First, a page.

Pasadena goes looking for Eddie Van Halen memorial ideas – Pasadena Star News


While legendary guitarist Eddie Van Halen will soon be memorialized in Pasadena — whether that involves renaming a street or an alley, or building a statute or rechristening a city building — exactly what the memorial will be remains to be seen.

During a City Council meeting on Monday, Oct. 26, elected officials directed City Manager Steve Mermell to bring together a public group to bat around a few ideas, then return to the council with suggestions as to how the city could remember its homegrown guitar god.

Van Halen died three weeks ago, losing a battle to throat cancer at the age of 65.

One suggestion, initially made in the staff report, would see alleyway Electric Drive renamed for Eddie Van Halen — or, as his name is written in the staff report, Edward L. Van Halen.

“Tonight, we can’t have a workshop on where we can put the memorial or where it should face at sundown and the like,” Councilman Steve Madison said. “The only thing substantively we should decide is to never call him Edward L. Van Halen again.”

Residents who live near Electric Drive spoke out against renaming the alleyway — which runs behind the Raymond Theater, one of Van Halen’s rehearsal spaces — concerned that it would attract significant crowds. That’s according to Steve Mulheim, the president of the Old Pasadena Management District.

Others suggested potentially erecting a monument somewhere in the city, whether that’s a statue of Van Halen, or a plaque on one of the band’s former stomping grounds, or renaming a walkway in the city-owned convention center, where Van Halen played some of its first shows.

The prospect of a Van Halen memorial in Pasadena brought out dozens of public commenters, including several from out of state, urging the city to take action, each with their own suggestions.

Some suggested renaming a park, several asked for a life-size statue, others want to turn his childhood home into a historic landmark. One person pressed the city to preserve the concrete where Van Halen wrote his name in the sidewalk outside a local liquor store.

Councilman Victor Gordo suggested that Mermell convene a group of interested parties to figure out the best way to remember Van Halen, the local boy who changed rock and roll forever. Gordo grew up just a few blocks from the Van Halen home on Las Lunas Street.

The move was universally supported, though Vice Mayor Tyron Hampton noted it came just days after the city removed memorials to Anthony McClain, a local Black man killed by a Pasadena police officer who shot McClain twice in the back as he fled from a traffic stop in August.

“I am happy to say I support this 100%,” Hampton said, “but I also need to recognize that people have died at the hands of public employees in the city of Pasadena.”

He hoped the city would create a memorial for McClain and others who have been killed the Pasadena Police Department, something many other public commenters suggested.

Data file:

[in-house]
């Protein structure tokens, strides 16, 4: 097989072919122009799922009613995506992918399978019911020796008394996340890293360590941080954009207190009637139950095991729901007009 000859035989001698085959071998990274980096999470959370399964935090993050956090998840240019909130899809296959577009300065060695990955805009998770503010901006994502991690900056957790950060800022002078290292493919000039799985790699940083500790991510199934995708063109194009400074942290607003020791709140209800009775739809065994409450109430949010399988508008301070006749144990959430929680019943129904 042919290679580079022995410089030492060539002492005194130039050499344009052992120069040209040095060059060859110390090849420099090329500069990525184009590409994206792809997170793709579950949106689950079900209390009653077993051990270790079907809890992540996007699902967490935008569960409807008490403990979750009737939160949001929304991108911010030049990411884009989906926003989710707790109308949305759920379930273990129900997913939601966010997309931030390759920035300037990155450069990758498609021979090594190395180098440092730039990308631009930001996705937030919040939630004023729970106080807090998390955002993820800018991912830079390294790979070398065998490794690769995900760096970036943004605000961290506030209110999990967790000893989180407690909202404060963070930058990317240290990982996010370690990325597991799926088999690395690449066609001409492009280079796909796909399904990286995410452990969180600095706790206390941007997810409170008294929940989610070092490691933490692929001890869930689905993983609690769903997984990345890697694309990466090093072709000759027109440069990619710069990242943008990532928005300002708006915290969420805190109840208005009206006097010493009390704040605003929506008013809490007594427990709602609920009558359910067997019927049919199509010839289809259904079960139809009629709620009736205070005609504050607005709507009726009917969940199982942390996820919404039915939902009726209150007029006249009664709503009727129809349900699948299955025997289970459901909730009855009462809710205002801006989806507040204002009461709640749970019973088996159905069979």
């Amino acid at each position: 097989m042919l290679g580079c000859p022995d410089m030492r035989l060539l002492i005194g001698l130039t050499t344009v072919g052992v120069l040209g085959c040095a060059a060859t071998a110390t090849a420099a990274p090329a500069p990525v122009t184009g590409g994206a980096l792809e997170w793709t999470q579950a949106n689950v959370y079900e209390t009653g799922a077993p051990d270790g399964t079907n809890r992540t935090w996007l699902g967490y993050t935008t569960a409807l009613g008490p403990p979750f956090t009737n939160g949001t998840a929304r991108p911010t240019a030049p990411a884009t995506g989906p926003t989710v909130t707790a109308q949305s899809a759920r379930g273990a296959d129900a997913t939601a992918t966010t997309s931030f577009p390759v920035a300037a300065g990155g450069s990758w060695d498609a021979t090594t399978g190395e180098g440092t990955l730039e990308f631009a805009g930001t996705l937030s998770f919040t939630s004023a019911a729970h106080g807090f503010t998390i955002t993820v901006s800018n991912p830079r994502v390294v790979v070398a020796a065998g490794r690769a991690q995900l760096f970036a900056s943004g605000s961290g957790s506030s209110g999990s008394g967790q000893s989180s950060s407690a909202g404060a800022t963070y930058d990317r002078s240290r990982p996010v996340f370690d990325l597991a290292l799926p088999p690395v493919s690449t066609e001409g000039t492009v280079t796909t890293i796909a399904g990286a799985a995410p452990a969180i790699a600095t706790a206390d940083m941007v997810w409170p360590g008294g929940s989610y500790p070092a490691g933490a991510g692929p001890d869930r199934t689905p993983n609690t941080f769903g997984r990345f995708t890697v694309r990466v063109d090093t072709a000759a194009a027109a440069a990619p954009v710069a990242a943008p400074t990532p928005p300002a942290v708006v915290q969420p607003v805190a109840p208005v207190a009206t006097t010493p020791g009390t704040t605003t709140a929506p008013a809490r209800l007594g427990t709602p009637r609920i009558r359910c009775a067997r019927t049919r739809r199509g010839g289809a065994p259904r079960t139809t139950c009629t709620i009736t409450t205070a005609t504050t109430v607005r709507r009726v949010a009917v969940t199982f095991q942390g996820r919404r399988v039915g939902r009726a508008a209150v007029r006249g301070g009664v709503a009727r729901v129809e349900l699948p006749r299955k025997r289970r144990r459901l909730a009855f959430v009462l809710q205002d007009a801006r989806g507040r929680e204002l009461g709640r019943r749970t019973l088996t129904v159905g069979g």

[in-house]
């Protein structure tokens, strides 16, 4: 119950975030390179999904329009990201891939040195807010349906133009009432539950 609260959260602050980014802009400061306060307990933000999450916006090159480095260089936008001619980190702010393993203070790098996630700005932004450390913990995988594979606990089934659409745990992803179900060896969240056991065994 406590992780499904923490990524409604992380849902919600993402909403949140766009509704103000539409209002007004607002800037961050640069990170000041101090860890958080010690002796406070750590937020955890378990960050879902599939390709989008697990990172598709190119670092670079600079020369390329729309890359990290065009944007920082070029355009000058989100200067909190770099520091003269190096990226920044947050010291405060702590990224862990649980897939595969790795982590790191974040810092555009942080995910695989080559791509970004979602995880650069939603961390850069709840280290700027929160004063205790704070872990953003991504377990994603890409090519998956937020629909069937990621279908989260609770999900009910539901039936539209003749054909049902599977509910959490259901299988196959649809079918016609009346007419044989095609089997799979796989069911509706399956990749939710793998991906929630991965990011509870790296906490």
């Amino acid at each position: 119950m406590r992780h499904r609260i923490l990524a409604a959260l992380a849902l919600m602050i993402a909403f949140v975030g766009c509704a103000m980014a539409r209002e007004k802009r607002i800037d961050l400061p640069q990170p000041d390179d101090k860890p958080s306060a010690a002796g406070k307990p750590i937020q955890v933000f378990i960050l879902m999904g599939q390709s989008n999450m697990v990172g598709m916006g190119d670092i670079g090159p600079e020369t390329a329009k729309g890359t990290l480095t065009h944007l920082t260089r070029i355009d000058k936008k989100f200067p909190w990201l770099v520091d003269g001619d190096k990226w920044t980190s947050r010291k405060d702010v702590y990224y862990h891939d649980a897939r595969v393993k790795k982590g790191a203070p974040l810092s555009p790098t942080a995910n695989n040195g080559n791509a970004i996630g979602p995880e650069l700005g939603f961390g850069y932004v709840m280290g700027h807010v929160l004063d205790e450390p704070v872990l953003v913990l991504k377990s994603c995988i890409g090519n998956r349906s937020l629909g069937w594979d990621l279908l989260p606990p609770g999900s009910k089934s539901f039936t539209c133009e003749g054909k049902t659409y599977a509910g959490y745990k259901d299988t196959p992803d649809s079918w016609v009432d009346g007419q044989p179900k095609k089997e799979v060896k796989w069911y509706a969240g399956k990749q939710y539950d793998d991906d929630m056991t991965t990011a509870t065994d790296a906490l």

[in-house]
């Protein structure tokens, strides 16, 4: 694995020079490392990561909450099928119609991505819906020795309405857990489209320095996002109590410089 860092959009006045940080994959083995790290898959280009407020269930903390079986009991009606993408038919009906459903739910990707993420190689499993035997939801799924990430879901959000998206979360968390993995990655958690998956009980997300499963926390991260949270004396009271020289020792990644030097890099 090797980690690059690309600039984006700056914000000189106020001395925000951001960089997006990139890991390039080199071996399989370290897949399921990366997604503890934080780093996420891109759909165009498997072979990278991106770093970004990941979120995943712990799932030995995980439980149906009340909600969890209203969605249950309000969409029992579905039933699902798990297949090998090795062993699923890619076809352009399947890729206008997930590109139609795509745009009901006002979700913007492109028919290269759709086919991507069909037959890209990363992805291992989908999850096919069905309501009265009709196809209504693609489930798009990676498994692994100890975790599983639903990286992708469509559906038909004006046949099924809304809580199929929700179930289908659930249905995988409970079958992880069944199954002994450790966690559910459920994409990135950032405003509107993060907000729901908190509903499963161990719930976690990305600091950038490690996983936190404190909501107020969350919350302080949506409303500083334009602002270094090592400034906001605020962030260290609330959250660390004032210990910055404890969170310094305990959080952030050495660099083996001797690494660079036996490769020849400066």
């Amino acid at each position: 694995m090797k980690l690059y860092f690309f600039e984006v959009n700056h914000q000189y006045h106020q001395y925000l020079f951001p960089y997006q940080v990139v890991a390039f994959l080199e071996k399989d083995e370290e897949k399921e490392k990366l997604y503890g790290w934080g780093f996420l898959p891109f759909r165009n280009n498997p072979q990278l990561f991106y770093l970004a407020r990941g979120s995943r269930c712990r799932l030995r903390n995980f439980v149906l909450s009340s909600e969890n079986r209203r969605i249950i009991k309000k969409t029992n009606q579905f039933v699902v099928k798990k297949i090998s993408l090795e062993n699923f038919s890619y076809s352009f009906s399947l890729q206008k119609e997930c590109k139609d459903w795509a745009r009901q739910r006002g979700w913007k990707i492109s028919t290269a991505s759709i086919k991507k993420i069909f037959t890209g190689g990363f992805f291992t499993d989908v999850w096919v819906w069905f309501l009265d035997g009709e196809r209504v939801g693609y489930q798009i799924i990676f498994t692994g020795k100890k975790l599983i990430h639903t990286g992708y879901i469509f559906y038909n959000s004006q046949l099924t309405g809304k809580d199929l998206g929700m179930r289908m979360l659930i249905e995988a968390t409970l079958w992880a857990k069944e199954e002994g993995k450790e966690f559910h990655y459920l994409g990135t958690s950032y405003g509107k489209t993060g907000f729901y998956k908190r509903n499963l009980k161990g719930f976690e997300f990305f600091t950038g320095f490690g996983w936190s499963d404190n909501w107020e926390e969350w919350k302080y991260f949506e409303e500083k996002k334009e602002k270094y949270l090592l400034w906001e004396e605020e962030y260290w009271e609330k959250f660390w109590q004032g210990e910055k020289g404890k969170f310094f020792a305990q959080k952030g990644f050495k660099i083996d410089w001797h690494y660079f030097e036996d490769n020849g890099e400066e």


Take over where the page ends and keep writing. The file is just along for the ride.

“Respectfully, I question the priorities of city staff and this council,” resident and activist Sonja Berndt wrote in a public comment submitted to the council. “Many of our residents continue to grieve over Anthony McClain. … It is very troubling that the commemoration of Mr. Van Halen is deemed worthy of the council’s immediate attention in the same week city officials dismantled two community memorials for Mr. McClain.

“Memorials reflect the city’s beliefs and values,” she continued. “While it may be appropriate to honor Mr. Van Halen at some point in the future, now is not the time.” She urged the council to find ways to bring the community together.

After listening to the public comments, many echoing Berndt’s message, Mayor Terry Tornek said, “As you can see, nothing is easy in Pasadena.”

He stressed that the council was concerned with the recent uproar around the McClain memorials and said the Van Halen memorial and a potential McClain memorial were “not mutually exclusive.”

“This is something that will take some care and some consideration,” Tornek said.

Van Halen was the co-founder of the famed eponymous rock band, Van Halen, along with his brother Alex, and friends David Lee Roth and Michael Anthony. They all grew up in the Pasadena area; the Van Halens and Roth both attended school in the city.

By 1977, Van Halen the band secured its first recording contract and churned out several multi-platinum albums over the next decade.

By the mid-1980s, Van Halen was regarded as one of the best-selling rock artists of all time. Van Halen himself was “credited with reinventing heavy metal and fusing it with pop for a new rock and roll sound,” it says.

Van Halen was inducted into the Rock & Roll Hall of Fame in 2007.



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